“Harv, I’m going to have to go big-time.  I’m taking down the armored truck that delivers the mattress factory’s payroll.  It isn’t like there’s real guards.  It’s only Bobby from the neighborhood driving, and he pulls into the alley for a smoke with his window open before he hands over the cash.  I won’t even need any bullets in the gun.”

Day 5

“Joey, why are you on crutches and what’s that lump on the bottom of your left leg?”

I was embarrassed to confess that the lump was my foot.  I never had Bobby figured to act like some super-hero when he had a gun stuck right up in his face.  Before I could get ‘hand over the money bags’ out of my mouth, he had started the van and backed up right over my entire foot with the driver’s side’s 26” tire.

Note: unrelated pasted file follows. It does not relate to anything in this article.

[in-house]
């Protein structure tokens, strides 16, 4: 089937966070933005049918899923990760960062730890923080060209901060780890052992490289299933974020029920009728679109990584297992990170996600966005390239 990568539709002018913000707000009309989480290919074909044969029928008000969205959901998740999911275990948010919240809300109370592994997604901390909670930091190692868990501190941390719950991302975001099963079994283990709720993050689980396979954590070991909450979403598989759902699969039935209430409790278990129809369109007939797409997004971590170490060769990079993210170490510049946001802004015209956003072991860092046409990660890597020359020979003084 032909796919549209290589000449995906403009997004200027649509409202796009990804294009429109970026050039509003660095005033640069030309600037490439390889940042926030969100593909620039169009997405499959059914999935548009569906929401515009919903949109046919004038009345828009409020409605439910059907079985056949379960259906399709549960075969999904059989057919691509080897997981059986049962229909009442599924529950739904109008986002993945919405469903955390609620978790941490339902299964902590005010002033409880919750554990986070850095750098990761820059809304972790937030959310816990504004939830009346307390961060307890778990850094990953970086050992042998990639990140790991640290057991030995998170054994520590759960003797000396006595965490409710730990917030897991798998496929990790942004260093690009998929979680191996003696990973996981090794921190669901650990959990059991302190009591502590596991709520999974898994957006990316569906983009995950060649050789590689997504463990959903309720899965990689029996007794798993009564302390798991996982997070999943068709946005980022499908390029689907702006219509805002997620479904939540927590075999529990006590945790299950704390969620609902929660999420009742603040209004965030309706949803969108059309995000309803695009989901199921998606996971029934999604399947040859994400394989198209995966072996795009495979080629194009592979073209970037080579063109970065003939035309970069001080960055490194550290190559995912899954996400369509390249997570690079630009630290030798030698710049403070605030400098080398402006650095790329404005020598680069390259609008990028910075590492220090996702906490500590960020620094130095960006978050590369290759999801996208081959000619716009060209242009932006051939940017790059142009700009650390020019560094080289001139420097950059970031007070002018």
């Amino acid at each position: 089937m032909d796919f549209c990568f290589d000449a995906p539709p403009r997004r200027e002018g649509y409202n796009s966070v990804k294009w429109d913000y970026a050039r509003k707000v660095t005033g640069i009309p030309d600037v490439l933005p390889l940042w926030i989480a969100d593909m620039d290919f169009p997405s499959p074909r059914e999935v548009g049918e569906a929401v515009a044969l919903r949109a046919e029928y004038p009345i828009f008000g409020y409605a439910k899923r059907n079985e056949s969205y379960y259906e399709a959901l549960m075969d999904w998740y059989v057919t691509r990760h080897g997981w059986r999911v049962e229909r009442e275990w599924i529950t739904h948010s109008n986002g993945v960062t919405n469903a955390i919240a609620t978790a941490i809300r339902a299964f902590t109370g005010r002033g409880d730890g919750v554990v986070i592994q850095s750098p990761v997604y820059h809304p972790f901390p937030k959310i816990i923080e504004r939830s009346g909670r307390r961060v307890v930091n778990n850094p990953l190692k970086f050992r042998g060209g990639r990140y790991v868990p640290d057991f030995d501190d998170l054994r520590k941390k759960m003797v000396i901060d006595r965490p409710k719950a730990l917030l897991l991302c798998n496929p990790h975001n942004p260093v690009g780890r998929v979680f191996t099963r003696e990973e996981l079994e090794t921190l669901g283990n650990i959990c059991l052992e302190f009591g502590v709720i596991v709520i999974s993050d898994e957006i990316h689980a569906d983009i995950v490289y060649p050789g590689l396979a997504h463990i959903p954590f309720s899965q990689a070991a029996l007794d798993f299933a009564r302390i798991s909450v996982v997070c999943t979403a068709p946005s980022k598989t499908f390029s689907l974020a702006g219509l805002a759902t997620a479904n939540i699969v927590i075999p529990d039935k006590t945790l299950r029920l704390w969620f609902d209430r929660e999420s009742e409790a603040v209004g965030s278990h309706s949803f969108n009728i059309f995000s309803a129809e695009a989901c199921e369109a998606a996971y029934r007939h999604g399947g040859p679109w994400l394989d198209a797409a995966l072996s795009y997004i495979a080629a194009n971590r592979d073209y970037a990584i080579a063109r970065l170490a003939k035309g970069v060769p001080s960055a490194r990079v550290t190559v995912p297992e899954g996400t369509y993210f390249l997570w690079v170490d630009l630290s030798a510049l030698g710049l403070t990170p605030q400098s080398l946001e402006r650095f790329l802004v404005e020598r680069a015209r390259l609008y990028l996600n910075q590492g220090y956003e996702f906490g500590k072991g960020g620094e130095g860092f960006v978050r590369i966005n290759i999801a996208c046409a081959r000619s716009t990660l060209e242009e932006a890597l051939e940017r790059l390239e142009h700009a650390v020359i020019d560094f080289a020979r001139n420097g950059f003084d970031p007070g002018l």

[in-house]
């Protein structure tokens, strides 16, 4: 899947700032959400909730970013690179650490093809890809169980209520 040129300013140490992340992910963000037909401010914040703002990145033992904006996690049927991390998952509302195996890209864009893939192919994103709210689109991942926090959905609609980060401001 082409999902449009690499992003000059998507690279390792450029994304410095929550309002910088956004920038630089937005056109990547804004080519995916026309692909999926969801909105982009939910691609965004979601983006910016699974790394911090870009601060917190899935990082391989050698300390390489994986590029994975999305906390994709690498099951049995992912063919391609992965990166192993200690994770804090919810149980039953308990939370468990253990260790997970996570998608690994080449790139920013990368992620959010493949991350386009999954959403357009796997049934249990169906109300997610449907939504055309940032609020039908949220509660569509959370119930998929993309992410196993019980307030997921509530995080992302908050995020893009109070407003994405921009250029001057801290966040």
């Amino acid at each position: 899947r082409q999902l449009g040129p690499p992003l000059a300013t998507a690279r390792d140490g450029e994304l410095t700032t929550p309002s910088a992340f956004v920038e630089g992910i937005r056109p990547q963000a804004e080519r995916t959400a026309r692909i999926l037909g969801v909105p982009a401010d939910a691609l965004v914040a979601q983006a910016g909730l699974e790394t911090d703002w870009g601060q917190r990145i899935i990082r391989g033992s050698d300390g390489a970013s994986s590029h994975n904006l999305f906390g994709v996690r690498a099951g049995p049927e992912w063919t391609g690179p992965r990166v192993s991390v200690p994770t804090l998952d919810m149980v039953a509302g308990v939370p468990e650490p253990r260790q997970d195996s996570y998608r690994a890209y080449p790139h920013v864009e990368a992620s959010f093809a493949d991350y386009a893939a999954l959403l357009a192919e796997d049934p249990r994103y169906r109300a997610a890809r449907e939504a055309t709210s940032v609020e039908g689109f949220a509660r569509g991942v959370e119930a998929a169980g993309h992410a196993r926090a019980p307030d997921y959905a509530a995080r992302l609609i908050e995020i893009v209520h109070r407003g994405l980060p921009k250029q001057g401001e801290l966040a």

“Harv, No more Mr. Nice Guy.  I’m heading on over to Northwest Federal and taking what I need right out of their safe.  I’ll take them all by surprise.  Who’s going to suspect a fella on crutches?”

Day 6

“Harv, you’re never going to believe my luck.  I went to the bank and they were pretty busy, so I got in line.  There was a young lady ahead of me that withdrew five big bills, all in cash.  Said her daddy was treating her to a shopping spree because she was getting good grades over at the community college.  I followed her out, pulled her between the bank and the bakery and grabbed the cash.  She was crying and all, but I didn’t hurt her any.  I just told her to sit down on the sidewalk and count to 30 so I would have time to get down to the bus stop to catch the number 18 downtown.  You know, it’s pretty slow going still on these crutches.  But, now I’ve got Seven Day Sammy’s money and tomorrow morning, I’ll be paying him off.”